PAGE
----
Counseling Boomers and Seniors

Clinical Update January 2014

By Zur Institute

View a complete list of Clinical Updates.

One size doesn’t fit all–different generations have different values, issues, and different counseling needs. Boomers refuse to be old and still insist on changing the world. Instead of winding down and consolidating, a sizeable number of boomers are seeking new challenges by pursuing new careers and new avocations. Many seniors are seeking love and companionship online and many are working long past “retirement age.”

Did you know:
    • Of the forty million Americans who used online dating in the last year, one in seven was over 55.


  • Seniors seeking new challenges and lifestyle changes often seek guidance because our youth-oriented culture can prompt them to question whether they are being foolish.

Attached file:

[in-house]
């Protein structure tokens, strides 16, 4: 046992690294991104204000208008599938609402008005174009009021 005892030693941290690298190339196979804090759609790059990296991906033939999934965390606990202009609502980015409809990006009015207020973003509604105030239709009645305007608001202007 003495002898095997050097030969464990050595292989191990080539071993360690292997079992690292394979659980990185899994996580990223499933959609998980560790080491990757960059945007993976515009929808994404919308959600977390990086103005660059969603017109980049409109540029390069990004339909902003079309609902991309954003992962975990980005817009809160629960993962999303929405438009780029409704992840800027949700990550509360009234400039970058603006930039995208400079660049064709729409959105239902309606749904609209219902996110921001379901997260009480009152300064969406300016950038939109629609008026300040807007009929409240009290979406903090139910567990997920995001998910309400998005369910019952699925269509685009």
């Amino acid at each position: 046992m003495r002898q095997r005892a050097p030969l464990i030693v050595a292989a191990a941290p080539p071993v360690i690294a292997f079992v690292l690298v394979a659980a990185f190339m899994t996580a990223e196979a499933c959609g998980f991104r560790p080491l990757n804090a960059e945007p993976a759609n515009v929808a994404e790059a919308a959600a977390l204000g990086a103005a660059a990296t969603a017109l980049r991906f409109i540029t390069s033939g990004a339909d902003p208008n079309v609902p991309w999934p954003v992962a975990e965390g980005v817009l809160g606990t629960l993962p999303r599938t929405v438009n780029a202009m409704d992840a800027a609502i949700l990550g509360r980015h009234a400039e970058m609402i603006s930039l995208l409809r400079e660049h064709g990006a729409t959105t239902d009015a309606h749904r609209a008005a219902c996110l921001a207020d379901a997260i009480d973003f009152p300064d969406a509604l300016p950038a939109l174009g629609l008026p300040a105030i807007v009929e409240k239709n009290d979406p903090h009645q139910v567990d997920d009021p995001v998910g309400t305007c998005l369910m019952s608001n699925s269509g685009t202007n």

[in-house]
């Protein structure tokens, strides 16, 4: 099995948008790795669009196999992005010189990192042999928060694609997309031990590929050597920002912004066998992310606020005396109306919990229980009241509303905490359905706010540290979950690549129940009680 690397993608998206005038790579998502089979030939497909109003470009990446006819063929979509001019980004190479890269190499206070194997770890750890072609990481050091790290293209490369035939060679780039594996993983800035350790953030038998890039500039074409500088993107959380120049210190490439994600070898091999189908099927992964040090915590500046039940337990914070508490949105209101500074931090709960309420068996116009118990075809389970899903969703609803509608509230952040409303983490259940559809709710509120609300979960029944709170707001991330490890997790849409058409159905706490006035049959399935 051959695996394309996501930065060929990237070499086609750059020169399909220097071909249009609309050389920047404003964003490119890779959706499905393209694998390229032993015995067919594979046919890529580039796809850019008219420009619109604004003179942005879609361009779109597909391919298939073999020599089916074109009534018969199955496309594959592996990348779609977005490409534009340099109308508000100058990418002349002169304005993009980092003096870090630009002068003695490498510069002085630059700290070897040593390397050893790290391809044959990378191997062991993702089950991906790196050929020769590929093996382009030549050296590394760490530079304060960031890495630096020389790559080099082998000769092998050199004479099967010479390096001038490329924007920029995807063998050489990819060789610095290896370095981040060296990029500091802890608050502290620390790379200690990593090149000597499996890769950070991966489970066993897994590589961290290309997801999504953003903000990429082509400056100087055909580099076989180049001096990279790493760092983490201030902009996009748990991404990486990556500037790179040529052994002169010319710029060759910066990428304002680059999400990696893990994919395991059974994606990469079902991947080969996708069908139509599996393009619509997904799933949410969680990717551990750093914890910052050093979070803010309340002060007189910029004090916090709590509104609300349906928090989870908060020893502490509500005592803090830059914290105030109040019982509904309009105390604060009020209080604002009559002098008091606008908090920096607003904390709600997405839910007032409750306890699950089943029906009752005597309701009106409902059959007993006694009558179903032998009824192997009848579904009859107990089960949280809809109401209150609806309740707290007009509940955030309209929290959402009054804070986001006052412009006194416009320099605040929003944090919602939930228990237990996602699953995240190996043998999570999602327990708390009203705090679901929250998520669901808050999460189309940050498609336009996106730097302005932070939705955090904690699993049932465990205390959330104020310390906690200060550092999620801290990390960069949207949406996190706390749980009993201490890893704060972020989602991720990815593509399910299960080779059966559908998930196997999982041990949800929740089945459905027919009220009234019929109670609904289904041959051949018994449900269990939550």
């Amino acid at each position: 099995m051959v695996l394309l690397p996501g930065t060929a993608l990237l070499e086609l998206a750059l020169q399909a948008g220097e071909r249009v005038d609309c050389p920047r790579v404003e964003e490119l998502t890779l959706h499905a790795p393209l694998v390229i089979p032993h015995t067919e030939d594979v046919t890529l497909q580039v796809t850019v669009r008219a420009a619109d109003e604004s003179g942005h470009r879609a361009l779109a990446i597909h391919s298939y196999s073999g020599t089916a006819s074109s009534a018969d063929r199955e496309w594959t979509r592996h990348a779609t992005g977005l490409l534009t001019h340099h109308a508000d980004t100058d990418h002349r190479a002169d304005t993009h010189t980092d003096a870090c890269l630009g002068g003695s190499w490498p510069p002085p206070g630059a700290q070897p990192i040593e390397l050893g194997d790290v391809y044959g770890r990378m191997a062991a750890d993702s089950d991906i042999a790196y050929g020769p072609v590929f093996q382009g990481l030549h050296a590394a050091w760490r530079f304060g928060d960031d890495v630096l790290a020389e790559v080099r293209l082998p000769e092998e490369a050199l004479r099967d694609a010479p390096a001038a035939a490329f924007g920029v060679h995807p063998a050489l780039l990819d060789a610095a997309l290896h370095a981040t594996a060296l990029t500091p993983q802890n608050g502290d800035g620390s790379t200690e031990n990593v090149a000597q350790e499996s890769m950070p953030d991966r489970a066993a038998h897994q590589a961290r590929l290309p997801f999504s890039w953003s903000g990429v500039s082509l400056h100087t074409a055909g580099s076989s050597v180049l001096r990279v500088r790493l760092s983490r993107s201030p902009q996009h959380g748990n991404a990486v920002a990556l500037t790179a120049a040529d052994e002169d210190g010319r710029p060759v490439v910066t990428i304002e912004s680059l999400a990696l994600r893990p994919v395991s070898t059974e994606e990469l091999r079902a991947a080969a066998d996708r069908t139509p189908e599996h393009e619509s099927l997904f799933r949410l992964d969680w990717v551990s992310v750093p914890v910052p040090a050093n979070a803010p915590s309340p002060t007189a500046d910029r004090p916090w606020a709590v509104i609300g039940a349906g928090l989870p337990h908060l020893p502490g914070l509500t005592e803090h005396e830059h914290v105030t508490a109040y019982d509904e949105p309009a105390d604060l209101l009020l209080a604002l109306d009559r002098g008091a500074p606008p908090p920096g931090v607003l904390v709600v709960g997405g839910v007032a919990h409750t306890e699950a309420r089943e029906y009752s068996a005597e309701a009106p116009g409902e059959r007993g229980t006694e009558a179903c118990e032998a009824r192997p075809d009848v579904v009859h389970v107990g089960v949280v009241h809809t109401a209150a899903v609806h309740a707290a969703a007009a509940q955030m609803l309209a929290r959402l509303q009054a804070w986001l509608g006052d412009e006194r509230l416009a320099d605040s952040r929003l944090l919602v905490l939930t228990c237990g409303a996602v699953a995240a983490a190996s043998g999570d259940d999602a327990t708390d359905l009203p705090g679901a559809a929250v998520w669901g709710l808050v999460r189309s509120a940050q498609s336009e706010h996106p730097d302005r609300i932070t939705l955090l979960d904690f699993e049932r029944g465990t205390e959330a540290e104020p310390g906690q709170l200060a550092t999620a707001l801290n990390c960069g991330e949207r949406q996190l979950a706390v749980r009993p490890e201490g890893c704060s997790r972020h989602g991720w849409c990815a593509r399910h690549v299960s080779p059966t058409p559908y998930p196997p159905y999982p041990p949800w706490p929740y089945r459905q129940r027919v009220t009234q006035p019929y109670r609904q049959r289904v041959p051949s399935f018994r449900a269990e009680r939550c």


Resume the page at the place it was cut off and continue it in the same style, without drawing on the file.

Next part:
• Sexologist Bernie Zilbergeld, Ph.D. found that even people with health problems such as cancer and late stage diabetes can have gratifying sex and romance.
  • Zilbergeld found that many people over fifty said sex was “better than ever.”
  • Cancer patients generally see themselves as having a physical illness and may resist seeing themselves as depressed or anxious. Starting the dialogue with stress management skills can be a useful opening for counseling.
  • There are an estimated 72,000 centenarians (people 100+ years old) in the US and the number is projected to double in seven years (2020). They include people who are still running businesses, practicing medicine and law, teaching and conducting research in universities, flying airplanes, and competing in a wide variety of sports.
  • Ofer Zur, Ph.D. says Americans’ fear of death often encourages meaningless consuming and addictive behaviors.
  • Geriatric psychiatrist Mac Agronin, MD, says even patients with severe short-term memory loss can benefit from therapy.